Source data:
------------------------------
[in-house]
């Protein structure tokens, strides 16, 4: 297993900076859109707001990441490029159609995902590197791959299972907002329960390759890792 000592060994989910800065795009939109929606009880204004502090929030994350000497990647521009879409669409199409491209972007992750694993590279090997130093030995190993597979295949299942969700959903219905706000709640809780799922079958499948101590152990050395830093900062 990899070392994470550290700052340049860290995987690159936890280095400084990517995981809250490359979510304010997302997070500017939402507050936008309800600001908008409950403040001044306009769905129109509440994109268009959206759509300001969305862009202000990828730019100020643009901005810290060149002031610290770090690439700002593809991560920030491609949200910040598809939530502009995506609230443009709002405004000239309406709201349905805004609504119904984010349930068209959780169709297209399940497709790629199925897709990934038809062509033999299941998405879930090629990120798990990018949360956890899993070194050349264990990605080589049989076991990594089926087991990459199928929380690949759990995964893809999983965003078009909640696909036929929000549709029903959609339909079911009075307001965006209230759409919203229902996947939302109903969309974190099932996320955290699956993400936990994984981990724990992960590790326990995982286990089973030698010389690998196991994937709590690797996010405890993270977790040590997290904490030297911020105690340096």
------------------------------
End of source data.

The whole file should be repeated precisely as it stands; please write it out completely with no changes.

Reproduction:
[in-house]
């Protein structure tokens, strides 16, 4: 297993900076859109707001990441490029159609995902590197791959299972907002329960390759890792 000592060994989910800065795009939109929606009880204004502090929030994350000497990647521009879409669409199409491209972007992750694993590279090997130093030995190993597979295949299942969700959903219905706000709640809780799922079958499948101590152990050395830093900062 990899070392994470550290700052340049860290995987690159936890280095400084990517995981809250490359979510304010997302997070500017939402507050936008309800600001908008409950403040001044306009769905129109509440994109268009959206759509300001969305862009202000990828730019100020643009901005810290060149002031610290770090690439700002593809991560920030491609949200910040598809939530502009995506609230443009709002405004000239309406709201349905805004609504119904984010349930068209959780169709297209399940497709790629199925897709990934038809062509033999299941998405879930090629990120798990990018949360956890899993070194050349264990990605080589049989076991990594089926087991990459199928929380690949759990995964893809999983965003078009909640696909036929929000549709029903959609339909079911009075307001965006209230759409919203229902996947939302109903969309974190099932996320955290699956993400936990994984981990724990992960590790326990995982286990089973030698010389690998196991994937709590690797996010405890993270977790040590997290904490030297911020105690340096």